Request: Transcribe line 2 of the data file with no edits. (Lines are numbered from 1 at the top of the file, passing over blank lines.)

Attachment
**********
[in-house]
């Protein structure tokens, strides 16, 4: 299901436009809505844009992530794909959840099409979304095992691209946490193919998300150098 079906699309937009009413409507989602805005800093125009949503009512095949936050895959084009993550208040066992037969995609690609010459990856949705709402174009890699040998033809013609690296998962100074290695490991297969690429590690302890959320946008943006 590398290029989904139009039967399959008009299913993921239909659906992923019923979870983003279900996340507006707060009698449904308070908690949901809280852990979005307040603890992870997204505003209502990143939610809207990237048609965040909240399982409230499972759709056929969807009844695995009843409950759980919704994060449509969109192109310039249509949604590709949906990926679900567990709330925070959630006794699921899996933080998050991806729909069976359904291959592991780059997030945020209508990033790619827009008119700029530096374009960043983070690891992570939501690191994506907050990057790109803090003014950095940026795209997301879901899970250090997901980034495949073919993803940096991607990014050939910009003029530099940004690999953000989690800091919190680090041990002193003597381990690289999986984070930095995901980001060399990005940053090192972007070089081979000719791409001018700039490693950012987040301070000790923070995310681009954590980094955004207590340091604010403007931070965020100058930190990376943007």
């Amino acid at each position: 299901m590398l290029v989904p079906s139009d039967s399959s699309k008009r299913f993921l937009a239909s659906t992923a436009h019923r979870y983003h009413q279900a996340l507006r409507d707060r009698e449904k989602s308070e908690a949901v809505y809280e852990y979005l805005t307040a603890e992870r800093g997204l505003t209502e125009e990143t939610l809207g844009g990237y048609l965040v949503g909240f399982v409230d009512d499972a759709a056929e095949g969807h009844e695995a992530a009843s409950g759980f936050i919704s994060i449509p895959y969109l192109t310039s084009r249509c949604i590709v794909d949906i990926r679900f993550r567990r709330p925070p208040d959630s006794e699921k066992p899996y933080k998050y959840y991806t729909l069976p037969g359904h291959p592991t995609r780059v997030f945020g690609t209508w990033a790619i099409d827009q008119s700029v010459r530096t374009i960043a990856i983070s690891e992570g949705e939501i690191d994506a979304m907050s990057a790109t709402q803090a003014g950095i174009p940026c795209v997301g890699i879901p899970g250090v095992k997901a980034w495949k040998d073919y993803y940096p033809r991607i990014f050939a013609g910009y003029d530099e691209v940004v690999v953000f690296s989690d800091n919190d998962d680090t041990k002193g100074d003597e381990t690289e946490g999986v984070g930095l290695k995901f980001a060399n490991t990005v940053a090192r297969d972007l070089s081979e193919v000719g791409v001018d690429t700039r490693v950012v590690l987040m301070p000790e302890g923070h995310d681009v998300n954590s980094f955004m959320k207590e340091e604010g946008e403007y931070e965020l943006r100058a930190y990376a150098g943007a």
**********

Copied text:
């Protein structure tokens, strides 16, 4: 299901436009809505844009992530794909959840099409979304095992691209946490193919998300150098 079906699309937009009413409507989602805005800093125009949503009512095949936050895959084009993550208040066992037969995609690609010459990856949705709402174009890699040998033809013609690296998962100074290695490991297969690429590690302890959320946008943006 590398290029989904139009039967399959008009299913993921239909659906992923019923979870983003279900996340507006707060009698449904308070908690949901809280852990979005307040603890992870997204505003209502990143939610809207990237048609965040909240399982409230499972759709056929969807009844695995009843409950759980919704994060449509969109192109310039249509949604590709949906990926679900567990709330925070959630006794699921899996933080998050991806729909069976359904291959592991780059997030945020209508990033790619827009008119700029530096374009960043983070690891992570939501690191994506907050990057790109803090003014950095940026795209997301879901899970250090997901980034495949073919993803940096991607990014050939910009003029530099940004690999953000989690800091919190680090041990002193003597381990690289999986984070930095995901980001060399990005940053090192972007070089081979000719791409001018700039490693950012987040301070000790923070995310681009954590980094955004207590340091604010403007931070965020100058930190990376943007």